In his opening keynote address, Salesforce’s Billionaire founder Marc Benioff said his company had restructured by setting up an office of ethical and humane technology.
He also had harsh words for the tech industry, just a day after Instagram’s founders made the decision to leave their parent company – Facebook.
CGTN’s Mark Niu reports.
“We are watching for companies that are not listening to their key stakeholders, not listening to their employees, not listening to the kids and for them we watch the executives walk out, the employees walk out, the customers walk out as a vote of no confidence against their values,” Benioff told a packed room.
Benioff called for a higher responsibility in the industry, especially as Artificial Intelligence gets released into the world.
On Dreamforce’s expo floor, responsibility was also a hot topic among partners and peers.
Nintex automates numerous processes including contracts, which means their algorithms could possibly approve your credit card application or even a loan.
“How do you make sure when a computer’s making a decision, that it’s doing so appropriately?” asked Matt Fleckenstein, Chief Product Officer of Nintex. “One of the things you do is it approach it in that way where AI on really clear cut things an algorithm makes the decision. But on anything in a gray area you can still route it to a human being.”
Dreamforce was filled with lectures on everything form training AI algorithms to weed out bias to this session entitled: How to Stop Technology from Destabilizing The World.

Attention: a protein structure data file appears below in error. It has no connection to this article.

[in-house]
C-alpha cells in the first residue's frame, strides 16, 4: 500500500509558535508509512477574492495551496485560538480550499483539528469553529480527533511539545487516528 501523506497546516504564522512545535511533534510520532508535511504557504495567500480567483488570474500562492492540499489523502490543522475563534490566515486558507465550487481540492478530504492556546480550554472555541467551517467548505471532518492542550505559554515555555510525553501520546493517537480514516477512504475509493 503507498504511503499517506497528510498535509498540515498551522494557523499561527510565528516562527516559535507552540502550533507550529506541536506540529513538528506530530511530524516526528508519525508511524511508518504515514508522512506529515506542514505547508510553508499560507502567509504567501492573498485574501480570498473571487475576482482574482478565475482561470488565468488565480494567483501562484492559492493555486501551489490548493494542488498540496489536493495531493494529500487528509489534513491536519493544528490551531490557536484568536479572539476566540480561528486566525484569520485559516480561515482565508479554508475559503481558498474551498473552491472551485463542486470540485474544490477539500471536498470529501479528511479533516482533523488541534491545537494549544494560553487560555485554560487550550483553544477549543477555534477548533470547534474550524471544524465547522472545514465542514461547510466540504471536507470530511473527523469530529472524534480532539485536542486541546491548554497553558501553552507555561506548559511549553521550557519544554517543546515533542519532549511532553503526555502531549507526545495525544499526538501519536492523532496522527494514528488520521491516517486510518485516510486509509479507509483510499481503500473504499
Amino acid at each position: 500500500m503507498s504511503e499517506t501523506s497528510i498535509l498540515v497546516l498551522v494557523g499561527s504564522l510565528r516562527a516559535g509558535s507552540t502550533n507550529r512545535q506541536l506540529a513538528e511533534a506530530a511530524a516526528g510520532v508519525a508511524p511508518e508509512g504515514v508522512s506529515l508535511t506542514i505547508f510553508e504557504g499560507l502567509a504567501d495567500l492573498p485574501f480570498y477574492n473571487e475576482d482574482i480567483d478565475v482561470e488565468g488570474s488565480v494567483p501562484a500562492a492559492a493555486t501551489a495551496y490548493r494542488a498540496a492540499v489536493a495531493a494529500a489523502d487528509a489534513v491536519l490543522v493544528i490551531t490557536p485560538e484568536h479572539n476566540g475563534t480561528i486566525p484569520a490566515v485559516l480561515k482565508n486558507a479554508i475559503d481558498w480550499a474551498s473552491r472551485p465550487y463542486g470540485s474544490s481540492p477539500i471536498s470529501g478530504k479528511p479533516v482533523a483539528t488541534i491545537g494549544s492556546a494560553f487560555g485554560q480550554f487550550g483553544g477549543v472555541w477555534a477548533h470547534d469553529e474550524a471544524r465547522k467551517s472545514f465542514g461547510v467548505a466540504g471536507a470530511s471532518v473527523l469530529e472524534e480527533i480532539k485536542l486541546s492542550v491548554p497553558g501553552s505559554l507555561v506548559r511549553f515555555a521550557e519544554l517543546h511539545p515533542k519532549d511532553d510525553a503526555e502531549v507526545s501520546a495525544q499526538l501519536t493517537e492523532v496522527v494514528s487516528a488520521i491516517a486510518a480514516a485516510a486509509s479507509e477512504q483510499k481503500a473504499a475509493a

The founder of the Center for Humane technology used the example of four different realistic President Obama photos. He pointed out –that none were real.
Dreamforce, perhaps more than any other major tech conference in the San Francisco Bay Area, puts a huge emphasis on giving back. And a big part of that is making sure the next generation has the skills and resources to thrive in the new economy.
At the event, Beniofff announced that Salesforce was donating $15 million to San Francisco and Oakland public schools.
“Companies cannot sit on the moral sidelines any longer, that companies have a responsibility and a need to take positions,” said the Mayor of Oakland, Libby Schaaf.
I asked Benioff whehther he ever imagined running holding a tech conference that would talk about the dangers of tech.
“We started our company, we wanted to be a role model of what is ethical and good,” Benioff told me. “But in today’s world technology has become the center of everything we do, so you have to ask the question, “Are we using technology for good or bad. The reality is that technology is never good or bad, it’s what you do with it that matters.”
Benioff says he’s hoping Salesforce’s new Office of Ethics and Humane Technology will serve as a model for other companies to re-examine their values.
Rachel Botsman discusses consumer trust in the age of AI
One of the keynote speakers at Dreamforce is Rachel Botsman, a world thought-leader on this topic of Trust.
Her first book made a number correct predictions about how the collaboration or shared economy would develop.
And her new book entitled, “Who Can you Trust?” … discusses how technology brought us together, and why it might drive us apart.
CGTN’s Mark Niu sat down with Rachel Botsman and began by asking her why she decided to research and write about trust and AI.